2. The software and technology solutions for coworking spaces is about to dramatically increase. Up until the past few months, the technology tools specific to operating a coworking space have been slim pickings. Therefore, many spaces build their own on simple solutions like Google Docs. But now, multiple companies are answering this market opening. Desktime, deskwanted, and cobot, to name a few, are in process of building what they think is best for owners and managers (if you want to share your feedback with these companies, do it now and get an almost customized software solution!). Features for software management tools include internal social networks, payment mechanisms, issue reporting, forums, check-in stats, capacity tracking, mobile access and more. Hardware solutions penetrating the coworking world include internet portals for controlling bandwidth and tracking who is using the Internet, key cards/codes for entry, and security systems on building (insurance rates go down!). Aspects of managing a coworking space should soon become simpler with the new developments.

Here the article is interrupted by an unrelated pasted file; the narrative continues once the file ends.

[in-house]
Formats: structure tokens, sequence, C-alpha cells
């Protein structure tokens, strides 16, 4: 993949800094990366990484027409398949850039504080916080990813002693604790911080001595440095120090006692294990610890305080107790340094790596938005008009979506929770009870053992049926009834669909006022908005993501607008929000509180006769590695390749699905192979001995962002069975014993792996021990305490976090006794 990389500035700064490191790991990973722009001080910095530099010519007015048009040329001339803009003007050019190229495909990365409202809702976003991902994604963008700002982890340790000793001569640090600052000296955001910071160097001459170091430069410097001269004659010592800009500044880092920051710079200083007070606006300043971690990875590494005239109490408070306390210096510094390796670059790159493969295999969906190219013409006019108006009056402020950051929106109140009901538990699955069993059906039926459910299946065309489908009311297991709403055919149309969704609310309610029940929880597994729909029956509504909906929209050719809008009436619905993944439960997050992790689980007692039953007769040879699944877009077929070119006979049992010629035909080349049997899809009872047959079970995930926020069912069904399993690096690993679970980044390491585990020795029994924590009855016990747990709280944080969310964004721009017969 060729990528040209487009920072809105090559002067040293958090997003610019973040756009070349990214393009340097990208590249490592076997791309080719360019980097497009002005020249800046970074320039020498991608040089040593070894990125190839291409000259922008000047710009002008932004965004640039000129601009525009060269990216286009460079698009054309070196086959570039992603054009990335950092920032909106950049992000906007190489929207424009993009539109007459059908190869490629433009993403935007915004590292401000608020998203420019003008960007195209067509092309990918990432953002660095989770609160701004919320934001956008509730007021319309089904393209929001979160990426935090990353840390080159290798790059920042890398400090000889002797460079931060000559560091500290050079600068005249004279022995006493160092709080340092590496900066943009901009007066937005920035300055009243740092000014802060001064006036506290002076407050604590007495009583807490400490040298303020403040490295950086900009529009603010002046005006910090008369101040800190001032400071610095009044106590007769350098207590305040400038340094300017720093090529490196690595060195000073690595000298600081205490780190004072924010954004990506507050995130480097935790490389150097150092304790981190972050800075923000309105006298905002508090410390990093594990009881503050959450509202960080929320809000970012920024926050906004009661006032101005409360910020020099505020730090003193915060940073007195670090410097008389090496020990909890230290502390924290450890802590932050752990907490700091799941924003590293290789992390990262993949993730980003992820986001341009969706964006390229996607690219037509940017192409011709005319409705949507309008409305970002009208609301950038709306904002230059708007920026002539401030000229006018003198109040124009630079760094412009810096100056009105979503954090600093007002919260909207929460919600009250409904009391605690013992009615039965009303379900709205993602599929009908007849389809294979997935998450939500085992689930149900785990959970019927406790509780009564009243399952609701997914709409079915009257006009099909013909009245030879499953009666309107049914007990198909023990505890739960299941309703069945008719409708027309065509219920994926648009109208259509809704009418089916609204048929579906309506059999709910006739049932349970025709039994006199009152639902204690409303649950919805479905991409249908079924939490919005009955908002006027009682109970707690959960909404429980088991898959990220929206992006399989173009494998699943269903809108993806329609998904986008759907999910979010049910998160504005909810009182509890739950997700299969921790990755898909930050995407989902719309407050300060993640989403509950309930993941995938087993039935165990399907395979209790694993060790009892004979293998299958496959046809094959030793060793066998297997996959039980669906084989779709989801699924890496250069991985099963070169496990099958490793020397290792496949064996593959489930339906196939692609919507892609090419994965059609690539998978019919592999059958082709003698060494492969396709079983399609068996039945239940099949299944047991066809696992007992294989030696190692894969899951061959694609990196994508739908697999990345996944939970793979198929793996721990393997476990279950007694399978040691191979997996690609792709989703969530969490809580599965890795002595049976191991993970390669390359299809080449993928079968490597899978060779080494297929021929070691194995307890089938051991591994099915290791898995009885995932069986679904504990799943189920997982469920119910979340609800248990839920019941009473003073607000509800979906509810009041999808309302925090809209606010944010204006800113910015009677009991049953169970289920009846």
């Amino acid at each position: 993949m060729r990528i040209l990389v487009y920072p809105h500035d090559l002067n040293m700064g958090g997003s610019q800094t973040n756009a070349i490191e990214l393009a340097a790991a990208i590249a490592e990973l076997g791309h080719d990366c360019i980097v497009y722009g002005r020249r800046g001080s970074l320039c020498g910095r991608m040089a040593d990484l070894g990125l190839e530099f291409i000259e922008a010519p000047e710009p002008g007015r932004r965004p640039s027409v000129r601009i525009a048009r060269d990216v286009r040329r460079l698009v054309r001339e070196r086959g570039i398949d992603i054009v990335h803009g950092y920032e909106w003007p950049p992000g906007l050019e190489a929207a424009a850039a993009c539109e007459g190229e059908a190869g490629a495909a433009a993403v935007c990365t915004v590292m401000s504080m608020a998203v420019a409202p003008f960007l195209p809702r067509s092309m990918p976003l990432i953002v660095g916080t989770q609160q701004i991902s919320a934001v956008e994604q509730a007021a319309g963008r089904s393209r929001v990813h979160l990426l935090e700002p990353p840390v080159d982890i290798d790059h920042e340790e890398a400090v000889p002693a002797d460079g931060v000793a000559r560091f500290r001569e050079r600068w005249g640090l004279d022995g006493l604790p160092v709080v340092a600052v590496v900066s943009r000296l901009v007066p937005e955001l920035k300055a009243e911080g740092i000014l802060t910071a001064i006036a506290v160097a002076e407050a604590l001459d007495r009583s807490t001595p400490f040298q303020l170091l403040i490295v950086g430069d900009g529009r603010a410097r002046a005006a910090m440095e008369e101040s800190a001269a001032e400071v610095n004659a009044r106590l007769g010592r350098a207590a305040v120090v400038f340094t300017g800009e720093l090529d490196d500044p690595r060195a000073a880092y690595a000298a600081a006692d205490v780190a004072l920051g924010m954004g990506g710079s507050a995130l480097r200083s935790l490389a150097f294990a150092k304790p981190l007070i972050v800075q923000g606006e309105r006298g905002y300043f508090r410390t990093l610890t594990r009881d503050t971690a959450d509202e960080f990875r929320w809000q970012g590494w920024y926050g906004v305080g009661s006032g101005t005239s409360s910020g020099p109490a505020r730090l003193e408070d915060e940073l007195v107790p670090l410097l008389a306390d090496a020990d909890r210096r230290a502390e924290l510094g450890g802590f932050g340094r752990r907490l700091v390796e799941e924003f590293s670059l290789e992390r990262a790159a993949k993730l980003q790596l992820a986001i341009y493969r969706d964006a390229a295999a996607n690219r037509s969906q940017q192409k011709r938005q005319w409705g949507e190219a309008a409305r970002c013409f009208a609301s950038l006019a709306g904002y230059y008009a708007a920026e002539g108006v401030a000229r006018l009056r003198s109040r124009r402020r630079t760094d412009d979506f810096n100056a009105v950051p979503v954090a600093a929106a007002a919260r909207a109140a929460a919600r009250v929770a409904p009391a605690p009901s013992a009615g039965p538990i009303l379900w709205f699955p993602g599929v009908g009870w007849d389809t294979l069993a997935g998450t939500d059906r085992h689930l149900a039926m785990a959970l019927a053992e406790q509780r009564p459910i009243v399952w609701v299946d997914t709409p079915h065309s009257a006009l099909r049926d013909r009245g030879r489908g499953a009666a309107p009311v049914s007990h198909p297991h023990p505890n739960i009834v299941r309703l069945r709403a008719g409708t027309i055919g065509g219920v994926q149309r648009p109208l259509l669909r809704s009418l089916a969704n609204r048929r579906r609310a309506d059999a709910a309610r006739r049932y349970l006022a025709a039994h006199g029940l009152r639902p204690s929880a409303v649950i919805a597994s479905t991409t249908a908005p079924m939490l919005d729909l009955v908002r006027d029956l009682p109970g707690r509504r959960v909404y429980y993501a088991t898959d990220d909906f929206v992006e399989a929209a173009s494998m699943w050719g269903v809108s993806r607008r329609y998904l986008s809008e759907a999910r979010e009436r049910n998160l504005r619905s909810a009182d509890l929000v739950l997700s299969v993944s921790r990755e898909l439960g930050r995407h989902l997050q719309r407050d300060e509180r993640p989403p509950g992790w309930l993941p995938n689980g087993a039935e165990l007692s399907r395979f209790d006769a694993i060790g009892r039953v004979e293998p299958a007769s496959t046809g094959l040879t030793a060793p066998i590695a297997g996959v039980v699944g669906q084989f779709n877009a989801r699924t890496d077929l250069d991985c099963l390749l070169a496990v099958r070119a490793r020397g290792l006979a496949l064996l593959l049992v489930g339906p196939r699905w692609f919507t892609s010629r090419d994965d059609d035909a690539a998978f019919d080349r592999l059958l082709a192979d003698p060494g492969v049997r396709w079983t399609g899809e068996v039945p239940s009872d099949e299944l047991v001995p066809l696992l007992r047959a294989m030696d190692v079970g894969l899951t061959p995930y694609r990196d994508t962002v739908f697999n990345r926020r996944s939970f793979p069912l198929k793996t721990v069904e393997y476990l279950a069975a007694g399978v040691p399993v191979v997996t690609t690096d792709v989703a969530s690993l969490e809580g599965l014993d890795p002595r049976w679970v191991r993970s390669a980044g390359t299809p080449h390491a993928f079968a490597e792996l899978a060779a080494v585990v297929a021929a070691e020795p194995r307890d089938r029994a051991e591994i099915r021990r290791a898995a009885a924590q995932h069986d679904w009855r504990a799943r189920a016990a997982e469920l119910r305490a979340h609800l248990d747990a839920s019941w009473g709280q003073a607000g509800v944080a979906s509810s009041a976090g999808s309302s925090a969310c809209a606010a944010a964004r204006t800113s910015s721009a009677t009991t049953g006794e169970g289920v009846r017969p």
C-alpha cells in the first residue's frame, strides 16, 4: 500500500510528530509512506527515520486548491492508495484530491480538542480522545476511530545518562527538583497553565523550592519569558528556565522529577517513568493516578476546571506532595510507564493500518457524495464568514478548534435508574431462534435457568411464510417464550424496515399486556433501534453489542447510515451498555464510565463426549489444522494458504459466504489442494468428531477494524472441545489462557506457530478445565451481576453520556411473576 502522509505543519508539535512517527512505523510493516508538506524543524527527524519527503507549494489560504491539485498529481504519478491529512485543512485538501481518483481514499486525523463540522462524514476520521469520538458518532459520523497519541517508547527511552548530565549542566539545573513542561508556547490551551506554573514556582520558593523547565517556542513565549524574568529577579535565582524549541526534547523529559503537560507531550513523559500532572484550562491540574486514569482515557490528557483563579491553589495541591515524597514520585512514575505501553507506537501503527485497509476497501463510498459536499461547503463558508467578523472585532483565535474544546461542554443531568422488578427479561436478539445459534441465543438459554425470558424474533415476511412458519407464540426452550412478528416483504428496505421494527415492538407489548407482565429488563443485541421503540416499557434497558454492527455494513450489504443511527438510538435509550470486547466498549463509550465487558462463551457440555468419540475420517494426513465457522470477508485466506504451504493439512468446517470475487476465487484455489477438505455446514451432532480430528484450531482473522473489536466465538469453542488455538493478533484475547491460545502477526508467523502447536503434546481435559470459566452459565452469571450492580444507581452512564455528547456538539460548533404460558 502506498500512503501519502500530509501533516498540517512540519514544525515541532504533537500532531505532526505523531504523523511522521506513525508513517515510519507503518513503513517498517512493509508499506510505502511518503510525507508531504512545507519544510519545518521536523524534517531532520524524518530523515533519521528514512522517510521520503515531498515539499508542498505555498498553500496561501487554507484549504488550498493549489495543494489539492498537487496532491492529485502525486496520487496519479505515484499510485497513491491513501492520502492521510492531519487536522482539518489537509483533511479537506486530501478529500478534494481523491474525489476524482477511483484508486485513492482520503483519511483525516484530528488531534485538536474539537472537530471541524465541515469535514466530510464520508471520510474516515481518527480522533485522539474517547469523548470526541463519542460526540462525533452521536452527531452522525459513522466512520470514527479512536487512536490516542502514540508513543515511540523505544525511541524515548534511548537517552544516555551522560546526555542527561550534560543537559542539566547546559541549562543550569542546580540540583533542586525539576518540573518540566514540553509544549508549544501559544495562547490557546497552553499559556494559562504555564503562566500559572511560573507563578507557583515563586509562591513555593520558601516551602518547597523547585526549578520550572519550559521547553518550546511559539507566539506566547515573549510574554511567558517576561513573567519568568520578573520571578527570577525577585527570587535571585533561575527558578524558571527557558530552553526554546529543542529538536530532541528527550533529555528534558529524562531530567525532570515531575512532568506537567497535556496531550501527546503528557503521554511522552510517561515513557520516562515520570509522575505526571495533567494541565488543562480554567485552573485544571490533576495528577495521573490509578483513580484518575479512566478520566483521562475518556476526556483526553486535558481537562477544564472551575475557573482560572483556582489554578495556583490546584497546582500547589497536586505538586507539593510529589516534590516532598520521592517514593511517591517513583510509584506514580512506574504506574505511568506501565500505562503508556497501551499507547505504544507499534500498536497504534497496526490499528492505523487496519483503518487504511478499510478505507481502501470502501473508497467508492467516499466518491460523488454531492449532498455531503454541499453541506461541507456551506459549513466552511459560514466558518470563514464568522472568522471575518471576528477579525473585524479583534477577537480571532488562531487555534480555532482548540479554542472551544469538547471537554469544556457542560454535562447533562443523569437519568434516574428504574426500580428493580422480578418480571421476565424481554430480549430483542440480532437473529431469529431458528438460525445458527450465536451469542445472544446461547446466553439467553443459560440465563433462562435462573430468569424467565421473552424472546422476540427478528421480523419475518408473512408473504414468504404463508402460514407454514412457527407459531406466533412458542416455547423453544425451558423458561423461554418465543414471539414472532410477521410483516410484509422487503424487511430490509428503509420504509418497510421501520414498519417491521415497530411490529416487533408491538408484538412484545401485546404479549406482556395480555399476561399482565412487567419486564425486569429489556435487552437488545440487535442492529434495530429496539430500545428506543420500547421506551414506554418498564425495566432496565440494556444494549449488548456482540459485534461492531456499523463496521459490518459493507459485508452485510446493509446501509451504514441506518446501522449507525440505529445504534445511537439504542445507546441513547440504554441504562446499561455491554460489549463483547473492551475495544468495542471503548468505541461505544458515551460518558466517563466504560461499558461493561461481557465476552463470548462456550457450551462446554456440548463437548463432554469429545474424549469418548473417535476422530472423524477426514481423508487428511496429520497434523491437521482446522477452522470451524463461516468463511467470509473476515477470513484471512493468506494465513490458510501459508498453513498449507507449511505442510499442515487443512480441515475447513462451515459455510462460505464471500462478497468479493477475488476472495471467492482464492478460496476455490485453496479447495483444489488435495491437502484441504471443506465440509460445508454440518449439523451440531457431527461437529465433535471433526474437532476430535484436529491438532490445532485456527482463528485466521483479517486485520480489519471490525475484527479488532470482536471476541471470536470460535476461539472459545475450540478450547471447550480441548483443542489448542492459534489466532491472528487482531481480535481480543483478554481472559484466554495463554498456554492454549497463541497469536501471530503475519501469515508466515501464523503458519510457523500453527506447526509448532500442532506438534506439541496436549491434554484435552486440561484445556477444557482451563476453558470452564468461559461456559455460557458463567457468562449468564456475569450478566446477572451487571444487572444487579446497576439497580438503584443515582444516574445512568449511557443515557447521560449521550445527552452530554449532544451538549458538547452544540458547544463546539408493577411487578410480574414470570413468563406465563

3. There is an increasing trend of collaborative consumption. There has been a societal shift in the comfort level of sharing. Companies like AirBNB and Zip Car, along with coworking spaces, have inspired a change in the industries of travel and work. Renting out your house and office or renting a car by the minute is no longer a radical idea. Instead, it is a unique way to meet new people, save or even make money and lower a footprint on the environment. The market for companies with the “collaborative” nature is on the rise. Therefore, the market for coworking spaces is doubling each year according to deskmag’s recent Global Trends Survey.